It was very clear from the first movie that Riley is a child that struggles with her mental health. The first film demonstrated signs of depression that had never been seen before in an animated film, let alone one meant for children. Love it or hate it, ‘Inside Out’ was revolutionary, especially for mental health professionals who utilized the film in their practices. ‘Inside Out 2’, rather than squashing the themes of growing up, helped demonstrate those inner thought processes in a way that was not only easy to understand for younger audiences, but all-too relatable for those who went through the same struggles. ‘Inside Out 2’ did a stellar job of portraying the mental health of this girl, especially one who has struggled in the past. I appreciated how the story arc was very real. Many of us have dealt with 


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As mentioned before, one of the story arcs that the film dealt with was the loss of one’s sense of self. A new concept in the world of the mind is the sense of self, which is a tree that roots itself in memories and repeat phrases that help ensure one’s sense of self. An example of this is Riley’s voice repeating the phrases “I’m a good friend” or “I’m a good person”. However, when Anxiety begins to take control of the control room and bottle up the old emotions, the sense of self is thrown away. The emotions from the original ‘Inside Out’ go on a journey to retrieve the sense of self, while Anxiety, Ennui, Embarassment, and Envy attempt to build a “New Riley”. However, the new sense of self is rooted in negative memories and thoughts, as Riley begins to root herself into the need to make the high school hockey team and have new friends in high school.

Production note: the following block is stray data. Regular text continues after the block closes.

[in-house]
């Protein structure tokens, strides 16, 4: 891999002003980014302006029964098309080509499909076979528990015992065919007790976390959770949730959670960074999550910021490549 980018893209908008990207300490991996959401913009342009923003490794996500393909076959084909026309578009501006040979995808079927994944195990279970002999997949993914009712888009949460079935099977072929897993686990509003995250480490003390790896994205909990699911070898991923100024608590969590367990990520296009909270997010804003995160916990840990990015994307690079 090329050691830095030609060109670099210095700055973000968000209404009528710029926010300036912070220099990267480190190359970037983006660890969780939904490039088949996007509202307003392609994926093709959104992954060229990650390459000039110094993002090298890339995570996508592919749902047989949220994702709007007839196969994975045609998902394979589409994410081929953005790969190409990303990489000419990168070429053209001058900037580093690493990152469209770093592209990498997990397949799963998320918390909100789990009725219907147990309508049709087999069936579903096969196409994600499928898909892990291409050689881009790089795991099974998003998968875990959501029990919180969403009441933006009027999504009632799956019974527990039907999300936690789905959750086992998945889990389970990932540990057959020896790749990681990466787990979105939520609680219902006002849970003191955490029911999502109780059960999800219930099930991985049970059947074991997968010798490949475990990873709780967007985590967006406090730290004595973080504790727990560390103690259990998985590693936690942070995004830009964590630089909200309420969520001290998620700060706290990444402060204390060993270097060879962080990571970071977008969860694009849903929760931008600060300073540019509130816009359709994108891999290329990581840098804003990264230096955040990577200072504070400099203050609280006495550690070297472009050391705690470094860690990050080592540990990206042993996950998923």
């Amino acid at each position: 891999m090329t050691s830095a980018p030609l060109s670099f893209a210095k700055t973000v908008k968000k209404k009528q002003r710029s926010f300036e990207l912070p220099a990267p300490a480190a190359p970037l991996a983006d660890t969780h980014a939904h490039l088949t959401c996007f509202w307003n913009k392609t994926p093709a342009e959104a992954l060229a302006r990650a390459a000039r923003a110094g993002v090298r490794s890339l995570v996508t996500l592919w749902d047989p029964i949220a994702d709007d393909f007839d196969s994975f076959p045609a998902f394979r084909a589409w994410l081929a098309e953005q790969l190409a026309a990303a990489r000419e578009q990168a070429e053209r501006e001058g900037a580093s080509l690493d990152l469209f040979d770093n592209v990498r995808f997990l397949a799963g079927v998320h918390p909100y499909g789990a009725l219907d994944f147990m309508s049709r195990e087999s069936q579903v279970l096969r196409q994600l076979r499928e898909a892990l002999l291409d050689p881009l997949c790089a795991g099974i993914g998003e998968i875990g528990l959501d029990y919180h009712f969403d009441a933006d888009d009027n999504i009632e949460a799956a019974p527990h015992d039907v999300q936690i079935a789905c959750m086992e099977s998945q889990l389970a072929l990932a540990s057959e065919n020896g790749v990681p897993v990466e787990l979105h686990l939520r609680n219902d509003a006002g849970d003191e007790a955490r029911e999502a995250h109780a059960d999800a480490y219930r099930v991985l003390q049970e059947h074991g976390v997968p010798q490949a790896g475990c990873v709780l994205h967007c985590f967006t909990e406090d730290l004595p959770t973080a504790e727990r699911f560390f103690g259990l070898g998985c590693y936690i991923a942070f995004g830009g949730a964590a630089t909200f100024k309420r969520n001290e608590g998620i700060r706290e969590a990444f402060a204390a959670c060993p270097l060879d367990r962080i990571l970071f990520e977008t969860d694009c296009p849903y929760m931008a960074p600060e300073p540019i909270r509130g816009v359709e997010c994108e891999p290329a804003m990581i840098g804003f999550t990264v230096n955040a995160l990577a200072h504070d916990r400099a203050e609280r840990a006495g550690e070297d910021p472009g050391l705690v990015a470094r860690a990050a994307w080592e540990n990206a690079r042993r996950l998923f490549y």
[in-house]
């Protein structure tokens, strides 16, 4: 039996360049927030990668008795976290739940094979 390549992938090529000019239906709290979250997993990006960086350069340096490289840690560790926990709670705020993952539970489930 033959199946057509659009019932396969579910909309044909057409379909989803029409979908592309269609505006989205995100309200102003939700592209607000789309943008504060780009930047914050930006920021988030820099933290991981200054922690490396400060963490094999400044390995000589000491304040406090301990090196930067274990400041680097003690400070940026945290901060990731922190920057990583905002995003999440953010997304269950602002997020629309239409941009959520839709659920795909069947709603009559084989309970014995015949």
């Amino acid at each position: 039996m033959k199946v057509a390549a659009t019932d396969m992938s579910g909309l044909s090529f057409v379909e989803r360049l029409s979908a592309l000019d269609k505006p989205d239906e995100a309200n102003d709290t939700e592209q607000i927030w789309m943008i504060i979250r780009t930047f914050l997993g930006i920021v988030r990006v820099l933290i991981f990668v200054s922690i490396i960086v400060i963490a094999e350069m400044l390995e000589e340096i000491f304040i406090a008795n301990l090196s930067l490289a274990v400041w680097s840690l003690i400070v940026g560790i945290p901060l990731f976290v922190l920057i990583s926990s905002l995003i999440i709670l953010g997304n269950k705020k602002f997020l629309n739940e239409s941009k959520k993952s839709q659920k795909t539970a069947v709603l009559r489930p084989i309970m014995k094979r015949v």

The ending of the film shows Riley repeating the phrase “I’m not good enough” and having a panic attack during a camp hockey game. This was one of the biggest scenes of the film, bringing many audience members to tears, as many of us have had moments like this. Without too many spoilers, the portrayal of Anxiety during this panic attack truly brought a visual to the racing feelings of Anxiety and the phrasing of Riley’s new sense of self felt all-too familiar to those who have struggled with their mental health. It almost felt too real for many audience members, but it was done in a careful way that wasn’t triggering for those who struggle with anxiety.